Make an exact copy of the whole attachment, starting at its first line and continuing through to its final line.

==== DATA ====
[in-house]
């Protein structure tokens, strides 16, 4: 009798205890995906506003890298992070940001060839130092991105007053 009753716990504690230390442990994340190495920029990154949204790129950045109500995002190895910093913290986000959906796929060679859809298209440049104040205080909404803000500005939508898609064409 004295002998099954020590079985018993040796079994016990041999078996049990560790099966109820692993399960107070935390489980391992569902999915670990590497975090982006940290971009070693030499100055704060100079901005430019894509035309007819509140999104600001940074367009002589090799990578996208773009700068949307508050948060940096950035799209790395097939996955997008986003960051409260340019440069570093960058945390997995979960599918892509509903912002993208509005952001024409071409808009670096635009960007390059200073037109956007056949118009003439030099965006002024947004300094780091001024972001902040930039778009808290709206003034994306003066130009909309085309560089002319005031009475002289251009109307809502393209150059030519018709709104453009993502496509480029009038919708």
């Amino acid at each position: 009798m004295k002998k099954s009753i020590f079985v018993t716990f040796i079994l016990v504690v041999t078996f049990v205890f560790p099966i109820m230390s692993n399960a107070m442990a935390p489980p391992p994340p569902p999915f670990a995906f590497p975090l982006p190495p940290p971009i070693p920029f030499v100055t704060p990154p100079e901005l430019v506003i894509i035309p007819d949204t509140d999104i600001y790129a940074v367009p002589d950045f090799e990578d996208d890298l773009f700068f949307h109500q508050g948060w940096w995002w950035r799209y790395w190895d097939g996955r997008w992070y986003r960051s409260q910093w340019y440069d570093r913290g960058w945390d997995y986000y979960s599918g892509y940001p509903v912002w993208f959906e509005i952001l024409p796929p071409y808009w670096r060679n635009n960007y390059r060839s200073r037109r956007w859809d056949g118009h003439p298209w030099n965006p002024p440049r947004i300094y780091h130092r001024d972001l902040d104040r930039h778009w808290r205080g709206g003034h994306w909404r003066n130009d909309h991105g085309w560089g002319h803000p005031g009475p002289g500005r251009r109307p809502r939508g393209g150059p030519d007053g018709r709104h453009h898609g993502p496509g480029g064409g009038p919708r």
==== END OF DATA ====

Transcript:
[in-house]
């Protein structure tokens, strides 16, 4: 009798205890995906506003890298992070940001060839130092991105007053 009753716990504690230390442990994340190495920029990154949204790129950045109500995002190895910093913290986000959906796929060679859809298209440049104040205080909404803000500005939508898609064409 004295002998099954020590079985018993040796079994016990041999078996049990560790099966109820692993399960107070935390489980391992569902999915670990590497975090982006940290971009070693030499100055704060100079901005430019894509035309007819509140999104600001940074367009002589090799990578996208773009700068949307508050948060940096950035799209790395097939996955997008986003960051409260340019440069570093960058945390997995979960599918892509509903912002993208509005952001024409071409808009670096635009960007390059200073037109956007056949118009003439030099965006002024947004300094780091001024972001902040930039778009808290709206003034994306003066130009909309085309560089002319005031009475002289251009109307809502393209150059030519018709709104453009993502496509480029009038919708």
């Amino acid at each position: 009798m004295k002998k099954s009753i020590f079985v018993t716990f040796i079994l016990v504690v041999t078996f049990v205890f560790p099966i109820m230390s692993n399960a107070m442990a935390p489980p391992p994340p569902p999915f670990a995906f590497p975090l982006p190495p940290p971009i070693p920029f030499v100055t704060p990154p100079e901005l430019v506003i894509i035309p007819d949204t509140d999104i600001y790129a940074v367009p002589d950045f090799e990578d996208d890298l773009f700068f949307h109500q508050g948060w940096w995002w950035r799209y790395w190895d097939g996955r997008w992070y986003r960051s409260q910093w340019y440069d570093r913290g960058w945390d997995y986000y979960s599918g892509y940001p509903v912002w993208f959906e509005i952001l024409p796929p071409y808009w670096r060679n635009n960007y390059r060839s200073r037109r956007w859809d056949g118009h003439p298209w030099n965006p002024p440049r947004i300094y780091h130092r001024d972001l902040d104040r930039h778009w808290r205080g709206g003034h994306w909404r003066n130009d909309h991105g085309w560089g002319h803000p005031g009475p002289g500005r251009r109307p809502r939508g393209g150059p030519d007053g018709r709104h453009h898609g993502p496509g480029g064409g009038p919708r």